Last November, Grandma Lois died.
Her health had been failing for the last couple of years, and that, coupled with her Alzheimer’s, meant her death didn’t really come as a surprise. What was a bit of a shocker, to me at least, was the handwritten notes she left on exactly how she wanted her funeral to go down.
Grandma Lois wasn’t my grandmother. Not completely. Until the age of 13… okay 15… okay, my early twenties, where I went through a phase of addressing my friends’ relatives as if they were my own. I called their moms Mom, their uncles Uncle, and their grandmothers Grandma, despite having my own. I latched onto normal peoples’ families the way other kids latch onto gangs or chess clubs. In my universe, my friend Emily’s parents, aunts, uncles and pets were mine, too. And under this delusion, I spent some of the happiest days of my formative years at her family cottage in Wakefield, with Uncle Charlie and Uncle David and Grandma Lois, waterskiing and tubing and being a general pain in the ass.
The amazing thing was, I was always welcome. G-Lo, as she was known in her later years, was all class. She was the Grand Dame of that cottage, and she ran a tight ship. You did not chew gum, get tattoos, grow a beard or arrive at a garage sale anytime after 9am under G-Lo’s watch. You ate five almonds a day - any more and you’d get fat. And you wore your long underwear until Victoria Day. If not, it was pneumonia. Your choice.
But she welcomed me into her Queendom, and I loved it. I loved that she was so devoted to purple and pink that her clothes, her carpeting, her car and her fireplace were one or the other – or a tasteful combination of both. I loved that she sent handwritten notes and postcards. Her husband died in 1973, but when her grandkids went through her house, they found love letters dating back to the 1940s.
Then, there were the funeral instructions:
“Pay the bagpiper $50 or a bottle of whiskey.”
“I want hymns, but no singing.”
And one for her son, Bob, which Emily’s sister, Kate, read at the start of the funeral.
“Bob," it read, "please don’t be sad at my funeral. It’s no big deal. Be happy for me. I’ve had such a wonderful life. I’m with your father now.”
Tears flowed as the minister explained that G-Lo is still alive in many ways, because of the strong, amazing legacy she passed down on how to treat others. I looked at Bob, Emily, her sister, her brother, her husband, and her sister’s husband, sitting shoulder to shoulder a couple of pews in front of me. And I realized: G-Lo even passed down a legacy to me. She gave me the family I always wanted, and in doing so, taught me how to treat people. Plus, I can now claim I’ve been to a funeral where everyone wore pink, purple, or a tasteful combination of both.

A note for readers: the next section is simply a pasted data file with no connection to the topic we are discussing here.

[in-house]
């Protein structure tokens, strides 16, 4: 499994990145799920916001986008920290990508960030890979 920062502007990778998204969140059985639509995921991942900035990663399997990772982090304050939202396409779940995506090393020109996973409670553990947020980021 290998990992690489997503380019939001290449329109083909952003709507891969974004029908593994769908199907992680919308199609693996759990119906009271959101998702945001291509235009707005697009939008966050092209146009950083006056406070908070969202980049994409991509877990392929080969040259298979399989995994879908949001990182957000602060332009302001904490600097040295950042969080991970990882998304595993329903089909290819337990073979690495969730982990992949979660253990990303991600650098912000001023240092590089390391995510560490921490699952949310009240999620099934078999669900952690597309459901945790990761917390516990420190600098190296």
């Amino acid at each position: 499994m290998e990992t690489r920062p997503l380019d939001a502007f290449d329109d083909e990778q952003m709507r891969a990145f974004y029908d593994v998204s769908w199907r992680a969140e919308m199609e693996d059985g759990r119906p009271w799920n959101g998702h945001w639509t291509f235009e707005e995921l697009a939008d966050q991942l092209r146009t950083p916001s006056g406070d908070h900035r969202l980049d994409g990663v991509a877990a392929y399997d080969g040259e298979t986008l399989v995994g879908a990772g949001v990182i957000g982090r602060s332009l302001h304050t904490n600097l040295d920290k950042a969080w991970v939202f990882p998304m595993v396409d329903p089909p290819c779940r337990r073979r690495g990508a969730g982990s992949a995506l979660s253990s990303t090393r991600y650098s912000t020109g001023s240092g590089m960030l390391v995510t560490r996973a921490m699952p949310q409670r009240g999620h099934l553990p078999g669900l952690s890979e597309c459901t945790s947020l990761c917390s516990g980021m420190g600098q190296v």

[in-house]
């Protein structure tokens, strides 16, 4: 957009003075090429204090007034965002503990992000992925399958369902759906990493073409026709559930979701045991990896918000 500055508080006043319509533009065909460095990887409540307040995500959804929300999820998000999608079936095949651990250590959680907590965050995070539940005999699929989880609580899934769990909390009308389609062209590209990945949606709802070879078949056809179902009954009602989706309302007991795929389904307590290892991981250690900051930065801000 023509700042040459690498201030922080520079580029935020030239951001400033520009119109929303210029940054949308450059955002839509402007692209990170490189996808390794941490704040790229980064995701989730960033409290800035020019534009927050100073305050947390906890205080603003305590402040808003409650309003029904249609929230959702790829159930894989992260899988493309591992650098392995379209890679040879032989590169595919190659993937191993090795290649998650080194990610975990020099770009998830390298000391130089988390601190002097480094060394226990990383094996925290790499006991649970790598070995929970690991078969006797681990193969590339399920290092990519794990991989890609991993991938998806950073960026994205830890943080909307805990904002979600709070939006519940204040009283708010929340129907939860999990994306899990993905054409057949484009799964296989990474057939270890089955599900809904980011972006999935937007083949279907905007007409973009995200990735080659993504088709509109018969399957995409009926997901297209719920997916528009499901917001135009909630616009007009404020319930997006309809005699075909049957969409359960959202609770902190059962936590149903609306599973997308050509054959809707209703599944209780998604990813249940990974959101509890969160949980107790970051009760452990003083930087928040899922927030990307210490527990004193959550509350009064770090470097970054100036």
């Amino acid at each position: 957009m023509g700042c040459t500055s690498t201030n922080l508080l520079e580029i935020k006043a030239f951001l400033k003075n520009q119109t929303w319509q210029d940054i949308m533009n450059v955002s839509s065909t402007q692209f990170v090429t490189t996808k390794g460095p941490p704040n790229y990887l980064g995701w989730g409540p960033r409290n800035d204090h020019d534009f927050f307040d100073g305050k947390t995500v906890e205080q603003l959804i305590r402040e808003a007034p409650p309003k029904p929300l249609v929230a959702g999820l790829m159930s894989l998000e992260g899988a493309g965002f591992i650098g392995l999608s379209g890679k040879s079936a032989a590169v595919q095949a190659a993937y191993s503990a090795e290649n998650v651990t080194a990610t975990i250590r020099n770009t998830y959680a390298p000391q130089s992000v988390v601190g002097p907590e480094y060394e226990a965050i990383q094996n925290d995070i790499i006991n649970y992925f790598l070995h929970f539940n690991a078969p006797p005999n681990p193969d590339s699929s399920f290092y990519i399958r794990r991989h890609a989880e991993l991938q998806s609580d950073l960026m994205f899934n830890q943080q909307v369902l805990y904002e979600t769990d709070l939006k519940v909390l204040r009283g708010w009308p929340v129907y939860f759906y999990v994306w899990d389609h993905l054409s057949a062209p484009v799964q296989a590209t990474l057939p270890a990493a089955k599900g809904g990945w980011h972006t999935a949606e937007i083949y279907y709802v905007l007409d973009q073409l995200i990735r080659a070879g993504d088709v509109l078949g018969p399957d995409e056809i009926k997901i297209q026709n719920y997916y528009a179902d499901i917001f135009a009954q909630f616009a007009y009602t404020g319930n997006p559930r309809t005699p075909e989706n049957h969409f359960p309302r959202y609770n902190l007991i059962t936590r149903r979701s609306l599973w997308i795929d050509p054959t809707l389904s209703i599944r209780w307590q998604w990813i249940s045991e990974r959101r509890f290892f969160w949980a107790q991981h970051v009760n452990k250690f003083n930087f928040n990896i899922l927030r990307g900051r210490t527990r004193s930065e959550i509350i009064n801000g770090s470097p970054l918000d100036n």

I’d spent a lot of November beating up on myself. It’s something I excel at, if I do say so myself. I wasn’t working hard enough, or fast enough, or well enough. I wasn’t getting enough exercise, or making enough money. I was eating too much and not enough (sometimes at the same time.)
Sometimes I catch myself doing it. But in November, I dove straight in, like a circus performer. I had e-mailed part of my manuscript to my friend Karen in Sweden, and she said she’d send it back in the mail. I was certain this was because she hated it, and had made several million notes and comments along the margins, in red pen.
But sitting there, as we spoke along with the hymns, I thought about my own funeral. How in all likelihood, no one will stand up and say, “Natalie took eight extra weeks to finish her manuscript.” Or, “Natalie’s jeans all had holes in them,” or, “Karen was not a fan of Natalie’s work.” Instead, at least I hope, they’ll say I was kind. That I extended my home to bratty kids with family issues. That I knew how to have a good time, and gave good advice.
Arriving home that night, there was a package in the mail from Sweden. I opened it to find my favourite chocolates, and a handwritten note from Karen. It read,
“There are 335 left until next November. Hope you’re feeling better. I really, really loved what you sent me. I thought you might want some chocolate to celebrate.”
If I have grandchildren, one day they’ll find that note. Maybe they’ll reflect on some of my own brand of wisdom, like the importance of cheerfully-coloured socks, and cocktail hour. Hopefully they’ll think good things about me, and laugh about my teapot collection.
The chocolate, though, will be long gone.